- Be Courteous: Sometimes, it’s a simple matter of basic courtesies, such as making eye contact, smiling, and calling people by name. Kind gestures can go a long way, particularly for patients who are ailing.
- Listen: Truly listen. And understand. Encourage patients to tell their problems, then listen and answer their questions.
- Explain: Help patients understand what is happening. Don’t use technical, complicated jargon; instead use clear and simple terms.
- Don’t Assume: Often care providers get into the rut of assuming the patient knows more about their condition than they actually do. Instead of asking, “Do you have any questions?” ask them diagnosis- or procedure-specific questions to ensure they understand.
- Be Respectful: Always treat patients with respect. Follow the golden rule and treat patients the way you would want to be treated.
- Engage Families: Make sure to include patients’ families in the process, keeping them informed and included in the decision making along the way.
- Be Responsible: Keep appointments, return calls and apologize for delays.
- Follow up: Put into place a rock solid care plan that includes contacting patients after their visit. Even a simple text message regarding their recent visit can have a huge impact on their perception of the service they received.
- Respond: As reported by Patient Pop, a 2018 survey concluded that when a practice addresses a patient’s negative feedback the rate of satisfaction increased 99%.
[/vc_column_text][/vc_column][/vc_row][vc_row][vc_column width=”1/2″][vc_single_image image=”4766″ img_size=”full”][/vc_column][vc_column width=”1/2″][vc_column_text]A recent NEJM Catalyst patient engagement survey showed that the healthcare industry can also learn a lot about patient satisfaction from consumer-friendly industries. In fact, 96% of respondents agreed that there is much to learn from other industries, with 57% saying that an improved customer experience is the top area where they can learn. In the survey, respondents noted that hospitality (55%) and technology (45%) were the consumer-facing industries with the most important lessons for healthcare providers.[/vc_column_text][/vc_column][/vc_row][vc_row][vc_column][vc_column_text]So, what can be learned from these other industries? Provide patients with more information than they expect, service them with a smile, and ask if they’re happy. And if they aren’t, do something about it. Happy customers are loyal customers, which has become increasingly important in the retail-style competition among health systems.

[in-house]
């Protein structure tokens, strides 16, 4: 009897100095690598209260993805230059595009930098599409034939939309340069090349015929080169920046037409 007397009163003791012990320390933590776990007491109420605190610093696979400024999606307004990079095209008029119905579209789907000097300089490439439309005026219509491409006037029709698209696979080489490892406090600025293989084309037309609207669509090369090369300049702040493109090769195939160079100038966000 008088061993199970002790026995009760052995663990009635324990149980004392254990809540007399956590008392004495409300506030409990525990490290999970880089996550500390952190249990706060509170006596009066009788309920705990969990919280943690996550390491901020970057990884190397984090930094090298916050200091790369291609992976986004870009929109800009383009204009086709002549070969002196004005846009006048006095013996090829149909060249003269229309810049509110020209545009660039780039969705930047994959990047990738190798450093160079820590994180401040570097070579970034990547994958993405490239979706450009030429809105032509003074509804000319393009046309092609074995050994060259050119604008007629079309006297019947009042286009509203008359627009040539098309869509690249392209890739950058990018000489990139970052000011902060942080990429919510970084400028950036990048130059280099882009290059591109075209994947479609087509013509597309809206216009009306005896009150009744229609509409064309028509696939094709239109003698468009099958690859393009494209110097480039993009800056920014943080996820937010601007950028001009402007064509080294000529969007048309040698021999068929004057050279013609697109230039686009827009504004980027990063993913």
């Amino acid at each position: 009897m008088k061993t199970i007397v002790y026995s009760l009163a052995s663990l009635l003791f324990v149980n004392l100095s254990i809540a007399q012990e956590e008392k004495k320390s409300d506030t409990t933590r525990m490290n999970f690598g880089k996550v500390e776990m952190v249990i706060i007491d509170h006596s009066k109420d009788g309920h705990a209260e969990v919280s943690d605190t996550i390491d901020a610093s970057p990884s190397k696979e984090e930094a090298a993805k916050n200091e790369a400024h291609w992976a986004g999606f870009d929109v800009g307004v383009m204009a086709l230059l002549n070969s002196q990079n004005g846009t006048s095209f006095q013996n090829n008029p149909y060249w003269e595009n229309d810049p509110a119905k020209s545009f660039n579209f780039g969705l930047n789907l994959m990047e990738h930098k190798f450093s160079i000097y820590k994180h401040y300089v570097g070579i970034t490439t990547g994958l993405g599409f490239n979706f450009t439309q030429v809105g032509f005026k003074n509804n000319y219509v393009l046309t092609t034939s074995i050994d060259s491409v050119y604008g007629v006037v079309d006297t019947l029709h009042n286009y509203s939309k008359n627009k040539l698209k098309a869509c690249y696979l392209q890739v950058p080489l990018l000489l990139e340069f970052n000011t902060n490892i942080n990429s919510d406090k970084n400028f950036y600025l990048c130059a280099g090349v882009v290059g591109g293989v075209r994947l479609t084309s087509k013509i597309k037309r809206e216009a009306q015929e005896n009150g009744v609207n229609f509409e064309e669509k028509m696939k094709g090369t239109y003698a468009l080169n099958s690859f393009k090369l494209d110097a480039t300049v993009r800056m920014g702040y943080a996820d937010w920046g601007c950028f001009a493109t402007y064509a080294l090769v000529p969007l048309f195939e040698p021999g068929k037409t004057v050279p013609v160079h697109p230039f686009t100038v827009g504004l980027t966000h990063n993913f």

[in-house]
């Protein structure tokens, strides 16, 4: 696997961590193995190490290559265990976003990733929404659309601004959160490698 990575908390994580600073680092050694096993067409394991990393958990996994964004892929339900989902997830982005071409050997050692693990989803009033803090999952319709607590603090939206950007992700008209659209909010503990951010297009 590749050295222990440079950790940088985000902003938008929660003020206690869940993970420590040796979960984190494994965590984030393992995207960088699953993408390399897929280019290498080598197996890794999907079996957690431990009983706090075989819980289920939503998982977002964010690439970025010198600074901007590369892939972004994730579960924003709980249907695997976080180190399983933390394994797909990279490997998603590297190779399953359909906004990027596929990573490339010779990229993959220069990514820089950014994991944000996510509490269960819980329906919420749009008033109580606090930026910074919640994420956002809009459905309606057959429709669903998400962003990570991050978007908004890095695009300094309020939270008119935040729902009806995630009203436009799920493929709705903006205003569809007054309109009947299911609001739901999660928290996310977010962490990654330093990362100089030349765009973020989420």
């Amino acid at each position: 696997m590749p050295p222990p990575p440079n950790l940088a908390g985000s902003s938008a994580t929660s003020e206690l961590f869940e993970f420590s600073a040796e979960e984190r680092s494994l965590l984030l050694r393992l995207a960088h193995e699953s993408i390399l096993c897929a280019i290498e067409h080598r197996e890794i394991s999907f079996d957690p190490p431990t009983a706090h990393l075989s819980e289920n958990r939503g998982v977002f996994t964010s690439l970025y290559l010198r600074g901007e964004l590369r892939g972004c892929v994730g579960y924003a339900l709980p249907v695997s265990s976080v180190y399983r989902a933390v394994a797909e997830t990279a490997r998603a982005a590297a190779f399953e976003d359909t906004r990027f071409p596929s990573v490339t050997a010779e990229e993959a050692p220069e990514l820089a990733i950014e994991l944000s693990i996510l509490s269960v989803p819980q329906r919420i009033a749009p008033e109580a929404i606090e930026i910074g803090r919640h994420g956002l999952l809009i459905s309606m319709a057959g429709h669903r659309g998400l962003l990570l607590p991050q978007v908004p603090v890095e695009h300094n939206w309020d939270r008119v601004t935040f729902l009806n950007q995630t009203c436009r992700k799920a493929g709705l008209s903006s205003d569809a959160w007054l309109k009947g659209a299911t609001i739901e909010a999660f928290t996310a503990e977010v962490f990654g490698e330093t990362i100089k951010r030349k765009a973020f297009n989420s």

Turn wall space in your hospital or office into engaging, interactive displays that are both informative and entertaining. Sponsor events, teams and more within the community. Get your name out there, increasing your brand over your competition. Additionally, consider making your facility a location for hosting community events.[/vc_column_text][/vc_column][/vc_row][vc_row][vc_column][vc_column_text]Don’t forget to make use of social media outlets. Communications can be educational or marketing focused as long as they engage patients. Shareable elements are great, so patients can forward on to family and friends and the public at large.
The consumerization of health care continues to reshape the way patients engage with providers and experience care, and to remain successful healthcare providers must embrace these changes.
Ultimately, though, for patient engagement to be truly effective, it must be integrated into the core of care delivery processes. Newer options are out there, including tapping into a patient’s social network and gathering data from remote and wearable devices, however a recent NEJM Catalyst Insights Council Survey on patient engagement showed that most organizations still expect care teams to “do the heavy lifting.” Nearly two-thirds (63%) of Council members list “care teams devoted to complex patients” as their top approach to embedding patient engagement into care delivery. Respondents also noted that care teams are the most effective method of engaging patients, with a combined 91% calling them extremely effective, very effective, or effective. Most notably, more than half the respondents (59%), believe that effective patient engagement has a major impact on quality of care.
Whether its new technology, new marketing strategies, new care-delivery processes or another plan entirely, today’s reality is that patients are consumers and in order to stay competitive, healthcare providers must make changes.[/vc_column_text][/vc_column][/vc_row]